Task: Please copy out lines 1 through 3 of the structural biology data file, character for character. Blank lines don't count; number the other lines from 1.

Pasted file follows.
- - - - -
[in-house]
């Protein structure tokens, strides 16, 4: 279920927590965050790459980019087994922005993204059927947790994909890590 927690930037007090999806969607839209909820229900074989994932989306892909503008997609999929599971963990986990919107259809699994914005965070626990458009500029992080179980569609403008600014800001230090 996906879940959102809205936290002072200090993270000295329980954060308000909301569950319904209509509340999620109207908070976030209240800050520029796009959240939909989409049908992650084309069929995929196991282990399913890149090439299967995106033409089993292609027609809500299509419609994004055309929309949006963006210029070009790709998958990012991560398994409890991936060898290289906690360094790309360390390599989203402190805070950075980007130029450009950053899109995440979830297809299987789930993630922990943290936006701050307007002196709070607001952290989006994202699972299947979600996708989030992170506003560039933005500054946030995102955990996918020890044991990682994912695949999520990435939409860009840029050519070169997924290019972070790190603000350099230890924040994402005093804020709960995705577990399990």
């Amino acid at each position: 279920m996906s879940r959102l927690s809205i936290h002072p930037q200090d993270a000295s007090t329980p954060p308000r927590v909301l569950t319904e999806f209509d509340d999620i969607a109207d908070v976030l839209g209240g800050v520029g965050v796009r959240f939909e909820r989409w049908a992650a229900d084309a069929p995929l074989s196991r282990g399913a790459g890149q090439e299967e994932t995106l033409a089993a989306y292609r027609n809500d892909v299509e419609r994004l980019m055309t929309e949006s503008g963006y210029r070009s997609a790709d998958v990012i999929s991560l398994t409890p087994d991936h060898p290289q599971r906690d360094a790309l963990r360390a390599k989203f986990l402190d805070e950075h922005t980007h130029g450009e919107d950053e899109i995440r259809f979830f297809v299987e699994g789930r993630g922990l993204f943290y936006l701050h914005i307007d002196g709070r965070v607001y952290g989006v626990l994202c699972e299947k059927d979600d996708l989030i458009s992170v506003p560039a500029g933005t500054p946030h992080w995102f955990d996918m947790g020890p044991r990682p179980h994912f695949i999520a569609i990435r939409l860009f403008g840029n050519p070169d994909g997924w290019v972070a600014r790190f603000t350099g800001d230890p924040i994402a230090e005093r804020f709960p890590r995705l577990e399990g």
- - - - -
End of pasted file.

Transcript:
[in-house]
């Protein structure tokens, strides 16, 4: 279920927590965050790459980019087994922005993204059927947790994909890590 927690930037007090999806969607839209909820229900074989994932989306892909503008997609999929599971963990986990919107259809699994914005965070626990458009500029992080179980569609403008600014800001230090 996906879940959102809205936290002072200090993270000295329980954060308000909301569950319904209509509340999620109207908070976030209240800050520029796009959240939909989409049908992650084309069929995929196991282990399913890149090439299967995106033409089993292609027609809500299509419609994004055309929309949006963006210029070009790709998958990012991560398994409890991936060898290289906690360094790309360390390599989203402190805070950075980007130029450009950053899109995440979830297809299987789930993630922990943290936006701050307007002196709070607001952290989006994202699972299947979600996708989030992170506003560039933005500054946030995102955990996918020890044991990682994912695949999520990435939409860009840029050519070169997924290019972070790190603000350099230890924040994402005093804020709960995705577990399990």
């Amino acid at each position: 279920m996906s879940r959102l927690s809205i936290h002072p930037q200090d993270a000295s007090t329980p954060p308000r927590v909301l569950t319904e999806f209509d509340d999620i969607a109207d908070v976030l839209g209240g800050v520029g965050v796009r959240f939909e909820r989409w049908a992650a229900d084309a069929p995929l074989s196991r282990g399913a790459g890149q090439e299967e994932t995106l033409a089993a989306y292609r027609n809500d892909v299509e419609r994004l980019m055309t929309e949006s503008g963006y210029r070009s997609a790709d998958v990012i999929s991560l398994t409890p087994d991936h060898p290289q599971r906690d360094a790309l963990r360390a390599k989203f986990l402190d805070e950075h922005t980007h130029g450009e919107d950053e899109i995440r259809f979830f297809v299987e699994g789930r993630g922990l993204f943290y936006l701050h914005i307007d002196g709070r965070v607001y952290g989006v626990l994202c699972e299947k059927d979600d996708l989030i458009s992170v506003p560039a500029g933005t500054p946030h992080w995102f955990d996918m947790g020890p044991r990682p179980h994912f695949i999520a569609i990435r939409l860009f403008g840029n050519p070169d994909g997924w290019v972070a600014r790190f603000t350099g800001d230890p924040i994402a230090e005093r804020f709960p890590r995705l577990e399990g």